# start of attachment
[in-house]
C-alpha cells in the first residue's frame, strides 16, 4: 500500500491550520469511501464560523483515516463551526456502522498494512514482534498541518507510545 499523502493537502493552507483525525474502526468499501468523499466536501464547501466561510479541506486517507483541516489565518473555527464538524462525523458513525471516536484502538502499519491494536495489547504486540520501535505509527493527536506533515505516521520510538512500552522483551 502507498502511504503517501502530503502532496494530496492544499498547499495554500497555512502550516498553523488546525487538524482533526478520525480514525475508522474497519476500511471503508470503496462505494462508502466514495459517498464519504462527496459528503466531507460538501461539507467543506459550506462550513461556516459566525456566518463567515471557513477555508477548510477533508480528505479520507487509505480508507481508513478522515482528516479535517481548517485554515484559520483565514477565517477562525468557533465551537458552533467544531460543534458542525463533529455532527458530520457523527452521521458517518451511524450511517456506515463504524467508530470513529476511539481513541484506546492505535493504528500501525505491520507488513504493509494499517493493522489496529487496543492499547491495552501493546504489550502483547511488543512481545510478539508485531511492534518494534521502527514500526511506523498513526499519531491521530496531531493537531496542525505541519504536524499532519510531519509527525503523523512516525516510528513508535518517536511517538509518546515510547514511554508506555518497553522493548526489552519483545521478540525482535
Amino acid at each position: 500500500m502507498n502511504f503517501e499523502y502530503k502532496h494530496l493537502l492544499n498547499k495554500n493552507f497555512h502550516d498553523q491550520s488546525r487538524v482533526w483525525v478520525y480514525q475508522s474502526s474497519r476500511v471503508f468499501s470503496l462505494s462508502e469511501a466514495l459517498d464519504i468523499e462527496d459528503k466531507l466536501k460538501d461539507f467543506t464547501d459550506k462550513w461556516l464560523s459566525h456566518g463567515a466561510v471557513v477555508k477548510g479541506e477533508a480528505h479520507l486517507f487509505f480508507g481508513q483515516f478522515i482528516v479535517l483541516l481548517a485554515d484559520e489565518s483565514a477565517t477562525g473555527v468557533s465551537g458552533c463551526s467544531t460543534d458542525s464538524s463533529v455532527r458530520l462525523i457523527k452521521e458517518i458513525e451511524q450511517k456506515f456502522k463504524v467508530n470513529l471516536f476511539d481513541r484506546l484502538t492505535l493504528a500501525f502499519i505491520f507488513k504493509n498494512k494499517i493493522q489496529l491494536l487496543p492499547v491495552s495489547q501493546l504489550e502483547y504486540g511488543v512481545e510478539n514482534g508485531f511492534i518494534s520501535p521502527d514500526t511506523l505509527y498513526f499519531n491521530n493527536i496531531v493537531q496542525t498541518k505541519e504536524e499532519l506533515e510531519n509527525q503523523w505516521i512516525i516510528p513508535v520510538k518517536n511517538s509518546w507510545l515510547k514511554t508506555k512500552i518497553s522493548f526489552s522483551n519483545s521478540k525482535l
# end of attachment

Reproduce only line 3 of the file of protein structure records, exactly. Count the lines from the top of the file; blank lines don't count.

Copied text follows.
Amino acid at each position: 500500500m502507498n502511504f503517501e499523502y502530503k502532496h494530496l493537502l492544499n498547499k495554500n493552507f497555512h502550516d498553523q491550520s488546525r487538524v482533526w483525525v478520525y480514525q475508522s474502526s474497519r476500511v471503508f468499501s470503496l462505494s462508502e469511501a466514495l459517498d464519504i468523499e462527496d459528503k466531507l466536501k460538501d461539507f467543506t464547501d459550506k462550513w461556516l464560523s459566525h456566518g463567515a466561510v471557513v477555508k477548510g479541506e477533508a480528505h479520507l486517507f487509505f480508507g481508513q483515516f478522515i482528516v479535517l483541516l481548517a485554515d484559520e489565518s483565514a477565517t477562525g473555527v468557533s465551537g458552533c463551526s467544531t460543534d458542525s464538524s463533529v455532527r458530520l462525523i457523527k452521521e458517518i458513525e451511524q450511517k456506515f456502522k463504524v467508530n470513529l471516536f476511539d481513541r484506546l484502538t492505535l493504528a500501525f502499519i505491520f507488513k504493509n498494512k494499517i493493522q489496529l491494536l487496543p492499547v491495552s495489547q501493546l504489550e502483547y504486540g511488543v512481545e510478539n514482534g508485531f511492534i518494534s520501535p521502527d514500526t511506523l505509527y498513526f499519531n491521530n493527536i496531531v493537531q496542525t498541518k505541519e504536524e499532519l506533515e510531519n509527525q503523523w505516521i512516525i516510528p513508535v520510538k518517536n511517538s509518546w507510545l515510547k514511554t508506555k512500552i518497553s522493548f526489552s522483551n519483545s521478540k525482535l